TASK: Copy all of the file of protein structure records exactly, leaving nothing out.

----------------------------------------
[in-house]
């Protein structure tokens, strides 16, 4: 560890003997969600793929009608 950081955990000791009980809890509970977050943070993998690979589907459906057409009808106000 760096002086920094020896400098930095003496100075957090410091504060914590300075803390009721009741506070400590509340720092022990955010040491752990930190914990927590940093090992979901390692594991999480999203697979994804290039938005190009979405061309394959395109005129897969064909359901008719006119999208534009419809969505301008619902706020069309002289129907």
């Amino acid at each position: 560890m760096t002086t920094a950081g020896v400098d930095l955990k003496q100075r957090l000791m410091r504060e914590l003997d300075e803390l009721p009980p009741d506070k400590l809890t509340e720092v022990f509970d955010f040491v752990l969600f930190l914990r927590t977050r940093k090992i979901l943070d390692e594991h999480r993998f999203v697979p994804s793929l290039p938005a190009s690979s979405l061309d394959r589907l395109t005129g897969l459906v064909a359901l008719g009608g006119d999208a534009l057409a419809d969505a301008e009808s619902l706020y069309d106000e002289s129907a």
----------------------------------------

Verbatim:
[in-house]
């Protein structure tokens, strides 16, 4: 560890003997969600793929009608 950081955990000791009980809890509970977050943070993998690979589907459906057409009808106000 760096002086920094020896400098930095003496100075957090410091504060914590300075803390009721009741506070400590509340720092022990955010040491752990930190914990927590940093090992979901390692594991999480999203697979994804290039938005190009979405061309394959395109005129897969064909359901008719006119999208534009419809969505301008619902706020069309002289129907």
């Amino acid at each position: 560890m760096t002086t920094a950081g020896v400098d930095l955990k003496q100075r957090l000791m410091r504060e914590l003997d300075e803390l009721p009980p009741d506070k400590l809890t509340e720092v022990f509970d955010f040491v752990l969600f930190l914990r927590t977050r940093k090992i979901l943070d390692e594991h999480r993998f999203v697979p994804s793929l290039p938005a190009s690979s979405l061309d394959r589907l395109t005129g897969l459906v064909a359901l008719g009608g006119d999208a534009l057409a419809d969505a301008e009808s619902l706020y069309d106000e002289s129907a």